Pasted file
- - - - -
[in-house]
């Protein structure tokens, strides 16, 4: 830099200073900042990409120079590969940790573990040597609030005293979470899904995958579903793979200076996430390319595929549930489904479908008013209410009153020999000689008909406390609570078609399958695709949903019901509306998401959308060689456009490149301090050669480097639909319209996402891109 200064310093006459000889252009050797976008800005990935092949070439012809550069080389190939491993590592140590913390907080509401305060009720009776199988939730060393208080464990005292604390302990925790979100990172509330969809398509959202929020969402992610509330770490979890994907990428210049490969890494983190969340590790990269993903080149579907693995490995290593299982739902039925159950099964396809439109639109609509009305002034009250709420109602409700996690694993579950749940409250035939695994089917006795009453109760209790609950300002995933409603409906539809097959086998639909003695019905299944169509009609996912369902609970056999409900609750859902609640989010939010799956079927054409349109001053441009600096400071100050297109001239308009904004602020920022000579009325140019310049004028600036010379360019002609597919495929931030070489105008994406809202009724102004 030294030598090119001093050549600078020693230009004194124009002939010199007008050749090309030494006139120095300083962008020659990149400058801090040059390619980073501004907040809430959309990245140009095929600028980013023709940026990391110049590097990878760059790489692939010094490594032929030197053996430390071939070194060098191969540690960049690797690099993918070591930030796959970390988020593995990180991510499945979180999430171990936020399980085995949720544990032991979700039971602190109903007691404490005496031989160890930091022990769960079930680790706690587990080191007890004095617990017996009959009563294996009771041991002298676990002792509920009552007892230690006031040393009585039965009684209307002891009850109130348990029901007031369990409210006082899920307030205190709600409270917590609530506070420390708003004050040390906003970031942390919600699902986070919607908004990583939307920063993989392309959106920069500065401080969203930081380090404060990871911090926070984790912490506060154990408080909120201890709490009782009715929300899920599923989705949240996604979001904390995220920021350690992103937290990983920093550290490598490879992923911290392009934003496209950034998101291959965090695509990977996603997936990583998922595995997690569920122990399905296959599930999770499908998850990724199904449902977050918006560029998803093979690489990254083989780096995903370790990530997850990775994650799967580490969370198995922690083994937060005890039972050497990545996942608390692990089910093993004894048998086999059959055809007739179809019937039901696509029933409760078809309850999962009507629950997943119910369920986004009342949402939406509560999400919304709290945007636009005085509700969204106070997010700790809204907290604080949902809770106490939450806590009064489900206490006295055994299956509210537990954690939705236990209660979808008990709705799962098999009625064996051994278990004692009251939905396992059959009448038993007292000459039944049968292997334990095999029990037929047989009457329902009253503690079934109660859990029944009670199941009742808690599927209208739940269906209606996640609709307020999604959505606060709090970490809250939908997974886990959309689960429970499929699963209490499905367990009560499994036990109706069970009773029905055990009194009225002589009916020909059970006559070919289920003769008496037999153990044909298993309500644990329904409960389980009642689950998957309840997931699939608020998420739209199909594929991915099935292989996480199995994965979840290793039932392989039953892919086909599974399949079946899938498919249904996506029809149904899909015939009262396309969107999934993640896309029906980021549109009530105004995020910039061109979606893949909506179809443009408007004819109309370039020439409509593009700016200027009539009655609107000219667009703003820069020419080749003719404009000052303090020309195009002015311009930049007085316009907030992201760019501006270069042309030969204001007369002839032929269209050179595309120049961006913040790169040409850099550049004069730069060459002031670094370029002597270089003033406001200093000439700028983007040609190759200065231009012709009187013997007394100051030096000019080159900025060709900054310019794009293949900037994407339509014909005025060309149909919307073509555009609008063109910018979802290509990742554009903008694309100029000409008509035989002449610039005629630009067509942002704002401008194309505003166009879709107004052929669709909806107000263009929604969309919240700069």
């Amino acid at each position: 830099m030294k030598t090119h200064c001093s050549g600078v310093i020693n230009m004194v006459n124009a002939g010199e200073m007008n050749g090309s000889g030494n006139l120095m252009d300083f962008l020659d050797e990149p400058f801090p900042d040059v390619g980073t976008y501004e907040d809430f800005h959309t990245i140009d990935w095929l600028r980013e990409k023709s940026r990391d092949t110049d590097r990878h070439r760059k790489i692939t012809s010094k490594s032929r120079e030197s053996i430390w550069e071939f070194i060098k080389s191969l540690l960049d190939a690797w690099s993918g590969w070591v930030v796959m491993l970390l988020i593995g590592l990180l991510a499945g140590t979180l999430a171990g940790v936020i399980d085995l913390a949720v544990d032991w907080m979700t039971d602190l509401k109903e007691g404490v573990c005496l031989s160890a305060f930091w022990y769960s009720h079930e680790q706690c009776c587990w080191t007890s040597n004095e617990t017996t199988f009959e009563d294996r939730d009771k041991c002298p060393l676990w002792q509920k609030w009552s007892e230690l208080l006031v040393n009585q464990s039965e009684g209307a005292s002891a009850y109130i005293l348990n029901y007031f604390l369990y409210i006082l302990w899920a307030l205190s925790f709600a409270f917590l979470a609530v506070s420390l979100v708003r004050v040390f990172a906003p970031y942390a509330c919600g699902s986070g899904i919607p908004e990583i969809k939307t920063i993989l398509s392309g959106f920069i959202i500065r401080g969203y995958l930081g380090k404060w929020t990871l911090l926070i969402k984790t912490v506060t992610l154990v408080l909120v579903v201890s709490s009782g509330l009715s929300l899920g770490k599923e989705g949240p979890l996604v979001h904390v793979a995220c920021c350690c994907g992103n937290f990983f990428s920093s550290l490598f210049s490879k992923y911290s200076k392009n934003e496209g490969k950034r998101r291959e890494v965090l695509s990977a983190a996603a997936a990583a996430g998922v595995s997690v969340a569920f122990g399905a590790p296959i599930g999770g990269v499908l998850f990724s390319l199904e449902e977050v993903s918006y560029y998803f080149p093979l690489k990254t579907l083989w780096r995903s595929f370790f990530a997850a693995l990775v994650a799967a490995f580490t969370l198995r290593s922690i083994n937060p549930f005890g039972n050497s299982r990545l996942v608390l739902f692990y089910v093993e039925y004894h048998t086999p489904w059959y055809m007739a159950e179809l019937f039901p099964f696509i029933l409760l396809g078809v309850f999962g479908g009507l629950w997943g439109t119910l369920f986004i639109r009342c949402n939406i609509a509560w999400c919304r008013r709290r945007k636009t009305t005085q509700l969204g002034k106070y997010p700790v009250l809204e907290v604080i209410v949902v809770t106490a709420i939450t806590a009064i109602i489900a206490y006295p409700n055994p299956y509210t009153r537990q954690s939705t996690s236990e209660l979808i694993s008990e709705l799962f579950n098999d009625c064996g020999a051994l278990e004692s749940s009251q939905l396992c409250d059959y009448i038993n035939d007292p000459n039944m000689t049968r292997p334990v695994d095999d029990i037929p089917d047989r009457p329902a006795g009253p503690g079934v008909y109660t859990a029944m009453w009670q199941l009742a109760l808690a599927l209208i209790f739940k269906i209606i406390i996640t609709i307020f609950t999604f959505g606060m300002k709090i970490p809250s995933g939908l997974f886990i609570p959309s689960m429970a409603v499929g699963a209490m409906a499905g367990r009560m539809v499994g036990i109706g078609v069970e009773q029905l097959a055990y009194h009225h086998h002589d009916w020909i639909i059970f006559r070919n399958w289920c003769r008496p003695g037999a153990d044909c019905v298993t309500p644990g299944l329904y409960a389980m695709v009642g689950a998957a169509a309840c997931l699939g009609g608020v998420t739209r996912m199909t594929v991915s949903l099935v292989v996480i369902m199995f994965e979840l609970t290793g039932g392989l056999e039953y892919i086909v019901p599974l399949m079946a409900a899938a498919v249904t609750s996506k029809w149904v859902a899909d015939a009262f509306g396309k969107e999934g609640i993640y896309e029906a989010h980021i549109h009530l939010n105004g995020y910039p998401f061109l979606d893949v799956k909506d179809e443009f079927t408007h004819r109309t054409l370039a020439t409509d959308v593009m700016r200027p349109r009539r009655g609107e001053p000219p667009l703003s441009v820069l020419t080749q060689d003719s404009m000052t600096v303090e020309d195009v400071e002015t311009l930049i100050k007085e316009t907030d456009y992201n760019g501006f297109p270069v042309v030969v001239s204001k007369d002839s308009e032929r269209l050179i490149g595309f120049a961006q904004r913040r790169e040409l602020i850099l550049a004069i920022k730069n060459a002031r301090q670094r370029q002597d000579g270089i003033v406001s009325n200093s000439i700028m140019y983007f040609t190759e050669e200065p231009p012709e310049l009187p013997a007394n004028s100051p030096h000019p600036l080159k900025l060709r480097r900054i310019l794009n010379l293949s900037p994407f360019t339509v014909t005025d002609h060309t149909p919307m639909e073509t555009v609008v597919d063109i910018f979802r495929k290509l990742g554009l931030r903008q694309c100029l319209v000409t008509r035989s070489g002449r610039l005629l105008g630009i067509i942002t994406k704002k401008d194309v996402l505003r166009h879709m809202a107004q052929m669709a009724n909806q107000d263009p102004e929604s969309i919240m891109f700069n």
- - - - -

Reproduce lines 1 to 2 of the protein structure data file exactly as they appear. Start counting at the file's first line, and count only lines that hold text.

[in-house]
């Protein structure tokens, strides 16, 4: 830099200073900042990409120079590969940790573990040597609030005293979470899904995958579903793979200076996430390319595929549930489904479908008013209410009153020999000689008909406390609570078609399958695709949903019901509306998401959308060689456009490149301090050669480097639909319209996402891109 200064310093006459000889252009050797976008800005990935092949070439012809550069080389190939491993590592140590913390907080509401305060009720009776199988939730060393208080464990005292604390302990925790979100990172509330969809398509959202929020969402992610509330770490979890994907990428210049490969890494983190969340590790990269993903080149579907693995490995290593299982739902039925159950099964396809439109639109609509009305002034009250709420109602409700996690694993579950749940409250035939695994089917006795009453109760209790609950300002995933409603409906539809097959086998639909003695019905299944169509009609996912369902609970056999409900609750859902609640989010939010799956079927054409349109001053441009600096400071100050297109001239308009904004602020920022000579009325140019310049004028600036010379360019002609597919495929931030070489105008994406809202009724102004 030294030598090119001093050549600078020693230009004194124009002939010199007008050749090309030494006139120095300083962008020659990149400058801090040059390619980073501004907040809430959309990245140009095929600028980013023709940026990391110049590097990878760059790489692939010094490594032929030197053996430390071939070194060098191969540690960049690797690099993918070591930030796959970390988020593995990180991510499945979180999430171990936020399980085995949720544990032991979700039971602190109903007691404490005496031989160890930091022990769960079930680790706690587990080191007890004095617990017996009959009563294996009771041991002298676990002792509920009552007892230690006031040393009585039965009684209307002891009850109130348990029901007031369990409210006082899920307030205190709600409270917590609530506070420390708003004050040390906003970031942390919600699902986070919607908004990583939307920063993989392309959106920069500065401080969203930081380090404060990871911090926070984790912490506060154990408080909120201890709490009782009715929300899920599923989705949240996604979001904390995220920021350690992103937290990983920093550290490598490879992923911290392009934003496209950034998101291959965090695509990977996603997936990583998922595995997690569920122990399905296959599930999770499908998850990724199904449902977050918006560029998803093979690489990254083989780096995903370790990530997850990775994650799967580490969370198995922690083994937060005890039972050497990545996942608390692990089910093993004894048998086999059959055809007739179809019937039901696509029933409760078809309850999962009507629950997943119910369920986004009342949402939406509560999400919304709290945007636009005085509700969204106070997010700790809204907290604080949902809770106490939450806590009064489900206490006295055994299956509210537990954690939705236990209660979808008990709705799962098999009625064996051994278990004692009251939905396992059959009448038993007292000459039944049968292997334990095999029990037929047989009457329902009253503690079934109660859990029944009670199941009742808690599927209208739940269906209606996640609709307020999604959505606060709090970490809250939908997974886990959309689960429970499929699963209490499905367990009560499994036990109706069970009773029905055990009194009225002589009916020909059970006559070919289920003769008496037999153990044909298993309500644990329904409960389980009642689950998957309840997931699939608020998420739209199909594929991915099935292989996480199995994965979840290793039932392989039953892919086909599974399949079946899938498919249904996506029809149904899909015939009262396309969107999934993640896309029906980021549109009530105004995020910039061109979606893949909506179809443009408007004819109309370039020439409509593009700016200027009539009655609107000219667009703003820069020419080749003719404009000052303090020309195009002015311009930049007085316009907030992201760019501006270069042309030969204001007369002839032929269209050179595309120049961006913040790169040409850099550049004069730069060459002031670094370029002597270089003033406001200093000439700028983007040609190759200065231009012709009187013997007394100051030096000019080159900025060709900054310019794009293949900037994407339509014909005025060309149909919307073509555009609008063109910018979802290509990742554009903008694309100029000409008509035989002449610039005629630009067509942002704002401008194309505003166009879709107004052929669709909806107000263009929604969309919240700069």